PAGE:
Dr. Zhao led a collaborative project that determined the mutational landscape of the Alpha, Delta, and Omicron SARS-CoV-2 variants. Global sequence data for ~4,700 Alpha, ~1,000 Delta, and ~4,300 Omicron circulating variants were analyzed to generate core haplotypes or conserved genetic codes for each variant. Deviations from the core haplotypes were categorized as emerging variants. Focusing on the most recent variants Delta and Omicron, more mutations in the Spike protein were observed in the Omicron variant as compared to the Delta variant (figure). Specifically, 23 total polymutants within Spike were unique to the Omicron variant when compared to the earlier variants, Alpha and Delta. These findings indicate that over time, more mutations within the Spike protein occur. Intriguingly, some of the mutations within the Spike protein of Omicron variant sequences were not consistently present and diverged from the core haplotype. Using a non-parametric logistic regression model fit to each polymutant within the Spike protein, the researchers identified 28 core polymutants and four divergent polymutants (R346, A701, I1081, N1192) for the Omicron variant. R346, A701, I1081 mutations were observed in multiple countries, while N1192 polymutants were only observed recently in Hong Kong, United Kingdom, and Israel. Acquisition of additional Spike protein mutations may indicate the coming of another SARS-CoV-2 wave as a new variant expands in the population. But are these variants cause for concern? Dr. Zhao and his colleagues published an article earlier this year that concluded that despite the role of Spike in transmission of SARS-CoV-2, mutations within this protein were not associated with increased risk of hospitalization. That being said, mutations in the Spike protein may indicate a reduction in vaccine efficacy and therefore should be monitored to inform on virus transmission predictions and if alternative vaccines are necessary.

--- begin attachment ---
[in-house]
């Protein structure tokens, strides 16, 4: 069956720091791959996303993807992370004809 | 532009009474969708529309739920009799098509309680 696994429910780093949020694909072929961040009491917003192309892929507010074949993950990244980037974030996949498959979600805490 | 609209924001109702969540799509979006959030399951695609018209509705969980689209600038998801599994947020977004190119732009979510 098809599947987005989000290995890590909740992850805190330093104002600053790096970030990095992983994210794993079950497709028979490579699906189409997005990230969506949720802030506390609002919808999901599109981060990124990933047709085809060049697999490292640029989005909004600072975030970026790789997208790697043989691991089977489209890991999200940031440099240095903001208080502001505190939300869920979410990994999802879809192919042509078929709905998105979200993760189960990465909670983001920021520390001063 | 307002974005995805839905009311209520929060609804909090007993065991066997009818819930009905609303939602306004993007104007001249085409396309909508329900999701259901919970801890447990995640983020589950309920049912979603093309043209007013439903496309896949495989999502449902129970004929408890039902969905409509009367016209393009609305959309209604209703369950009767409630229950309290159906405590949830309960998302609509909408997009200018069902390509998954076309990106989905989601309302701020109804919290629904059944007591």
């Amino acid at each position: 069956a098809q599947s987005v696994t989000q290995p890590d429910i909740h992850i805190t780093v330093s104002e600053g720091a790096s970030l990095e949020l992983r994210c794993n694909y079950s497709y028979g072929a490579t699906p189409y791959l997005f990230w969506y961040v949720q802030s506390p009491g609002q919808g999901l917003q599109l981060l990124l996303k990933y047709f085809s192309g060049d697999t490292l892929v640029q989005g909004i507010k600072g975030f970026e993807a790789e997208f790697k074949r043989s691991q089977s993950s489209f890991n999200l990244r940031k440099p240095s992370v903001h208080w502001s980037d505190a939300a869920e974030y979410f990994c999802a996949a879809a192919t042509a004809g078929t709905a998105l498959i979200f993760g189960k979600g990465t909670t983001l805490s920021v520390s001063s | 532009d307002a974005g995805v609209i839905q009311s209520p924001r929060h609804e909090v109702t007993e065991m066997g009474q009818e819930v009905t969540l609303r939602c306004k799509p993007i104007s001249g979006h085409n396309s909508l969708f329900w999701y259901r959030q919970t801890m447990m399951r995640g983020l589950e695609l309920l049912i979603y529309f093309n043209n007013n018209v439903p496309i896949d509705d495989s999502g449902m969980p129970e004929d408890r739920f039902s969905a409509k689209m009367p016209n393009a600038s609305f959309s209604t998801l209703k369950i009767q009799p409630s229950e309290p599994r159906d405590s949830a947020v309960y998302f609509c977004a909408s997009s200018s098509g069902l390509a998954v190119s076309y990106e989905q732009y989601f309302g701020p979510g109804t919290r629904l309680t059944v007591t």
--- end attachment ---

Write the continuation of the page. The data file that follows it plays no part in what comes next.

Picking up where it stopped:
To provide insight into the functional outcome of mutations within the Spike protein, the researchers conducted homology modeling for each polymutant of interest. This method mapped the mutations onto the crystal structure of Spike to inform on how these mutations may alter the function of the protein. One mutation in particular, N1192S, occurred in a region of Spike that is conserved in all human coronaviruses and is important for virus-cell interaction or viral fusion. While homology modeling of N1192S suggests a potential impact of this mutation on virus infectivity, functional experiments are necessary to determine the outcome of this mutation.

Together, Dr. Zhao and his collaborators were able to identify possible emerging SARS-CoV-2 variants and provided insight into how these mutations in Spike and other viral proteins, as discussed in the research article, may alter protein function. While core haplotypes enable the identification of emerging variants for past SARS-CoV-2 waves, it is important to note that, “at the moment, the way we detect new variants is ad hoc and depends on the variant becoming dominant in a country,” said Dr. Zhao. Critically, these core haplotypes for each variant will allow Dr. Zhao to trace variant cross-continent movement to identify variant origin sites. Furthermore, Dr. Zhao offered that additional sequencing of circulating SARS-CoV-2 in combination with hospitalization risk and viral transmissibility may help prioritize which variants should be followed closely during the ongoing pandemic.

The spotlighted research was funded by the National Institutes of Health.

UW/Fred Hutch Cancer Consortium members Lue Ping Zhao, Peter Gilbert, Dan Geraghty, and Keith Jerome contributed to this work.

Zhao LP, Lybrand T, Gilbert P, Payne TH, Pyo CW, Geraghty D, Jerome K. 2022. Rapidly Identifying New Coronavirus Mutations of Potential Concern in the Omicron Variant Using an Unsupervised Learning Strategy. Res Sq. Online ahead of print.